In 2015 the Council and European Parliament agreed in Regulation 2015/2120 that on 15 June 2017 roaming charges for mobile phone use would be abolished in the EU. After that date, 'roam like at home' (RLAH) would become a reality for all Europeans. The regulation did not, however, address the wholesale roaming market, on account of the need to investigate market conditions in more depth. A review for the European Commission concluded that national wholesale roaming markets are not working well and need regulatory intervention. It therefore proposed a regulation establishing the maximum level of wholesale roaming charges that telecoms operators can charge each other for calls, text messages and data, to take effect from 15 June 2017. An agreement was reached in trilogue that lowers significantly the wholesale data caps originally proposed, to take into account the falling unit price of data over time. As a result, since 15 June 2017 retail roaming charges have disappeared in the EU and EEA/EFTA countries This means that RLAH is now the reality in the EU. Third edition. The 'EU Legislation in Progress' briefings are updated at key stages throughout the legislative procedure. To view earlier editions of this briefing, please see: PE 599.290, 22 February 2017.

Body of European Regulators for Electronic Communications (BEREC)

23-06-2017

On 14 September 2016, the European Commission proposed an updated regulation on the Body of European Regulators of Electronic Communications (BEREC) as part of its wider telecoms package. The new proposal aims at transforming BEREC into a single fully fledged agency. The Commission proposes allocating new tasks to BEREC and granting it legally binding powers. New tasks include providing guidelines for national regulatory authorities (NRAs) on geographical surveys, developing common approaches to ...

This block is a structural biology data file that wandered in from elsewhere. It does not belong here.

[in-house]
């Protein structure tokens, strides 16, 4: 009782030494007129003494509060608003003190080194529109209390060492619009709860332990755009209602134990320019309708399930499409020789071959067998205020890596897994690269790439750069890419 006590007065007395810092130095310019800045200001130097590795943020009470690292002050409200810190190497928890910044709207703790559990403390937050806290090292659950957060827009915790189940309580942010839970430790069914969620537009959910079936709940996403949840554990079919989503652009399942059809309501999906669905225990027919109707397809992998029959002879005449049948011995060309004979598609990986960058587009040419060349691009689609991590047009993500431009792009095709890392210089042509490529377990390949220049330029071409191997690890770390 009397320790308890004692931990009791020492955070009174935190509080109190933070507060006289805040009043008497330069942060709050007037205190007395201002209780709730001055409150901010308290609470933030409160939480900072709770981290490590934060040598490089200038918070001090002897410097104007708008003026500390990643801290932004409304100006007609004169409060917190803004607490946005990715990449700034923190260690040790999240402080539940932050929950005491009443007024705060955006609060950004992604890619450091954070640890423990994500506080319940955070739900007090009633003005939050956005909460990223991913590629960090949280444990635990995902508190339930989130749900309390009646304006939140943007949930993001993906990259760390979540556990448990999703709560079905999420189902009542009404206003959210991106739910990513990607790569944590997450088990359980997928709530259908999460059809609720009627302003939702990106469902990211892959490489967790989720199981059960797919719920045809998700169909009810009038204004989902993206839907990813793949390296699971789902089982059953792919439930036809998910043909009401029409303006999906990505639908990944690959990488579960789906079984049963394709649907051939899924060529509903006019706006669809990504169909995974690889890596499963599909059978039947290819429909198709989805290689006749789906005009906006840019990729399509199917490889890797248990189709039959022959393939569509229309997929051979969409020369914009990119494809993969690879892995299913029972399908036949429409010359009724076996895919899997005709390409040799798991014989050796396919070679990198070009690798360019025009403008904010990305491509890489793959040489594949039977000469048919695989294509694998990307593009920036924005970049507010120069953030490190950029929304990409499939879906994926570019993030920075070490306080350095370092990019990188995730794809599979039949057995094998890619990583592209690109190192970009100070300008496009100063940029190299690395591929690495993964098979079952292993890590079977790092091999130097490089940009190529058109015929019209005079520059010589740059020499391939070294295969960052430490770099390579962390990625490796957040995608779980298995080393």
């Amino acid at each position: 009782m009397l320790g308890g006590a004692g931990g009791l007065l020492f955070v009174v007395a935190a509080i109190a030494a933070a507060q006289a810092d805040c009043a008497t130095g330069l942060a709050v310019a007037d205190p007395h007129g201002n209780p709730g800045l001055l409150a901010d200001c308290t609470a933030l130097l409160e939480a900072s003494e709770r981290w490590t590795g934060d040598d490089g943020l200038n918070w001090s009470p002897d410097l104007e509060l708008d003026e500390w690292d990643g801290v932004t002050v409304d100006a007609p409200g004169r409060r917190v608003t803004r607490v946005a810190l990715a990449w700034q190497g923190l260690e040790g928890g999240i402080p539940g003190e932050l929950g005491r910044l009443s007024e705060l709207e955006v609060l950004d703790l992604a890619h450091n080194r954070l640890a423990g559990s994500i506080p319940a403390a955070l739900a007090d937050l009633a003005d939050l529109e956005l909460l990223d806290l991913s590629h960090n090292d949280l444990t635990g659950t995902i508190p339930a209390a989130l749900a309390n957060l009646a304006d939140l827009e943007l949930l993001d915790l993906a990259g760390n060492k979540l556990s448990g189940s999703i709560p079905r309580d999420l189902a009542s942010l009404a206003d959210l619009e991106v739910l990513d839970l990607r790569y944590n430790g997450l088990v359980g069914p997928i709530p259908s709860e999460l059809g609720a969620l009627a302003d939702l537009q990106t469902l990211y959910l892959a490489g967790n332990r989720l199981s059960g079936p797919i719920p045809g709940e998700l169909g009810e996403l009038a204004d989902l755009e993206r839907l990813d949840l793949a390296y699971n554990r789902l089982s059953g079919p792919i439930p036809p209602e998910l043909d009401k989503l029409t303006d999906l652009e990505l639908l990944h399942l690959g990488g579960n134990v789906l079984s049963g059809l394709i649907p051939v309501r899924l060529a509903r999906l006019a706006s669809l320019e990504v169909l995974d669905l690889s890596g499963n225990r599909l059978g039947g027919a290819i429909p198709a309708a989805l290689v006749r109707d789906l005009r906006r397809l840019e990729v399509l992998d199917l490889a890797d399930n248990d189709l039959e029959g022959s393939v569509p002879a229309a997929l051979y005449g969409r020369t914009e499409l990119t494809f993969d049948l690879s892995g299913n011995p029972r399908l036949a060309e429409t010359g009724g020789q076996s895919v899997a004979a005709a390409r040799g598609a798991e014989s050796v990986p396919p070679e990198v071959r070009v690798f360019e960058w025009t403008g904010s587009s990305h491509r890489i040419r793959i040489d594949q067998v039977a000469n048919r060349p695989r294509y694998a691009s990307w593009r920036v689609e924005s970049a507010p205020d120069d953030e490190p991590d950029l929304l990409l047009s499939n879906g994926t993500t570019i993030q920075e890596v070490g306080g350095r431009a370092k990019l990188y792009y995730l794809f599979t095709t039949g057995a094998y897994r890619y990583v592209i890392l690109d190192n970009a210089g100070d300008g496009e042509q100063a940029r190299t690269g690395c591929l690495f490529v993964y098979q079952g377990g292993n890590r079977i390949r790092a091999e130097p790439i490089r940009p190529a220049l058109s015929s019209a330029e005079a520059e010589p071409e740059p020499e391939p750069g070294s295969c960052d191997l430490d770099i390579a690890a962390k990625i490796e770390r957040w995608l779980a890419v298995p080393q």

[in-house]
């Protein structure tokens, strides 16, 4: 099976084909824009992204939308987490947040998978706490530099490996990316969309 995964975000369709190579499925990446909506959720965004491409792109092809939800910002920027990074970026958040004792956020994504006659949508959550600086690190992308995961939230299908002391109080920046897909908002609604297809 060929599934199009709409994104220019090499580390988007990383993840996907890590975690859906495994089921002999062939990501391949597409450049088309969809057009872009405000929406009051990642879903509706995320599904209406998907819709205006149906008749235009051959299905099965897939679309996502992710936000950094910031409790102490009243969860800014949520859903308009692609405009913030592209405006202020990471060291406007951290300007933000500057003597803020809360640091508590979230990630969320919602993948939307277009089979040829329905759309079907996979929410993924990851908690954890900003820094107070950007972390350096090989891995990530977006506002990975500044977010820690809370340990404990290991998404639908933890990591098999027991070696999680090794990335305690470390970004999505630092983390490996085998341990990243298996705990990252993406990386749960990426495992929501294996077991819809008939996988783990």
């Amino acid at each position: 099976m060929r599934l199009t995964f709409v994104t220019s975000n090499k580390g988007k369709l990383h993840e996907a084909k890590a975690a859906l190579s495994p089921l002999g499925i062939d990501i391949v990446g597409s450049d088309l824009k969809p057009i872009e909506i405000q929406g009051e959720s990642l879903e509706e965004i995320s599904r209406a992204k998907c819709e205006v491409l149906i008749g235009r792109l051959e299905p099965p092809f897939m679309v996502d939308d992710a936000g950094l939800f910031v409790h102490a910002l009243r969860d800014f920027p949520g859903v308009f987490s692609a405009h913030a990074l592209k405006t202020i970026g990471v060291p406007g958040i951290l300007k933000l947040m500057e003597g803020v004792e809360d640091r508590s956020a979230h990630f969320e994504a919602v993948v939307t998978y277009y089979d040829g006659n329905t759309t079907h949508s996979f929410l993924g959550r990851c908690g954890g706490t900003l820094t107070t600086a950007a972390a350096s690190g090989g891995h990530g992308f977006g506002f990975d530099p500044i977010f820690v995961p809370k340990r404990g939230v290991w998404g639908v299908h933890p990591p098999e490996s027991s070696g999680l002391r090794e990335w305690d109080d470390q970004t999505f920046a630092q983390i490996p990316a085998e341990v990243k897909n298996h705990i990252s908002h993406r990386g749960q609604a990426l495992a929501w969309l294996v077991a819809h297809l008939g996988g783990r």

On 14 September 2016, the European Commission proposed an updated regulation on the Body of European Regulators of Electronic Communications (BEREC) as part of its wider telecoms package. The new proposal aims at transforming BEREC into a single fully fledged agency. The Commission proposes allocating new tasks to BEREC and granting it legally binding powers. New tasks include providing guidelines for national regulatory authorities (NRAs) on geographical surveys, developing common approaches to meet end-user interests, but also developing common approaches to deliver peer-reviewed opinions on draft national measures (e.g. radio spectrum assignments) and on cross-border disputes. Stakeholders have been divided over the Commission’s review as regards the effectiveness and powers of BEREC. While the role of NRAs is widely acknowledged, some stakeholders stressed that the institutional set-up at EU and BEREC levels should be adjusted (e.g. a clearer division of powers, accountability issues, transparency in decision-making). Second edition The ‘EU Legislation in Progress’ briefings are updated at key stages throughout the legislative procedure. Please note this document has been designed for on-line viewing.